Chromic Acids

Chromic Acids

 

acids corresponding to Cr(VI): chromic acid, H2CrO4, and the isopolychromic acids—dichromic acid, H2Cr2O7, trichromic acid, H2Cr3O10, and tetrachromic acid, H2Cr4O13. They are formed by dissolving chromium trioxide, CrO3, in water. Chromic acid, a red crystalline compound, is isolated in the free state by cooling saturated aqueous solutions of chromium trioxide. It is a medium-strength electrolyte. The isopolychromic acids exist in the form of red aqueous solutions.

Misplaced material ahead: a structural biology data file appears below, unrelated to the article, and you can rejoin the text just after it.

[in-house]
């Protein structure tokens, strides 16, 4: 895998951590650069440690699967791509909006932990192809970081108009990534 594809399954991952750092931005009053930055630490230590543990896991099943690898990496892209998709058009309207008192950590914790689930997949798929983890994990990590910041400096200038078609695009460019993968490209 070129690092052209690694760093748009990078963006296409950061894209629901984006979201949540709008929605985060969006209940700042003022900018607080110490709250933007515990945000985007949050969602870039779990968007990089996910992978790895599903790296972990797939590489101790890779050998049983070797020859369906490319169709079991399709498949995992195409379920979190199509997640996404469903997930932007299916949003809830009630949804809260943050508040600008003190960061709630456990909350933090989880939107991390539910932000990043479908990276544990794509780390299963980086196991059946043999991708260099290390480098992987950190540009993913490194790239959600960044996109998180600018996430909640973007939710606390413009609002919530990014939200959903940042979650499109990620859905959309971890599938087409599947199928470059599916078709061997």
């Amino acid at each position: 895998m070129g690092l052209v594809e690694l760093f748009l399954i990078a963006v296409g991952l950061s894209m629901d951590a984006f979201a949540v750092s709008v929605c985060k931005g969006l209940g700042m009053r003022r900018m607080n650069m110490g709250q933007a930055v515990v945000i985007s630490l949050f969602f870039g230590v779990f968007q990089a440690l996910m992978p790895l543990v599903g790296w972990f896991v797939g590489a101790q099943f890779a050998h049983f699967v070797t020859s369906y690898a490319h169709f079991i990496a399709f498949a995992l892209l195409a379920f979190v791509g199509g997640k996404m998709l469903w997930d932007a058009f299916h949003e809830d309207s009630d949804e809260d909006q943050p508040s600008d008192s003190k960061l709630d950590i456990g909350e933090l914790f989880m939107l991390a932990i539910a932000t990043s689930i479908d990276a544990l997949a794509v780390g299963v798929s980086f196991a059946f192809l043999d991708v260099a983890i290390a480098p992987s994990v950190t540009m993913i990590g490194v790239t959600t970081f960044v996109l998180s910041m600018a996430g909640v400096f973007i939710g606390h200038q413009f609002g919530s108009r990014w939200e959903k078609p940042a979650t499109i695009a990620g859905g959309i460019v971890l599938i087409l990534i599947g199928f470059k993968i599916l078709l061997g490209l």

Chromic acids are strong oxidizing agents. Chromate salts correspond to chromic acid, and isopolychromate salts correspond to isopolychromic acids. Solutions of chromic acid are used in chromium plating and the electrolytic production of chromium. Chromic acids are poisonous. (For information on the safety rules for handling these acids, see.)

References in periodicals archive ?
The corrosive solution was about 90 percent water, and the rest was nitric, sulfuric and chromic acids and soap, Humphrey said.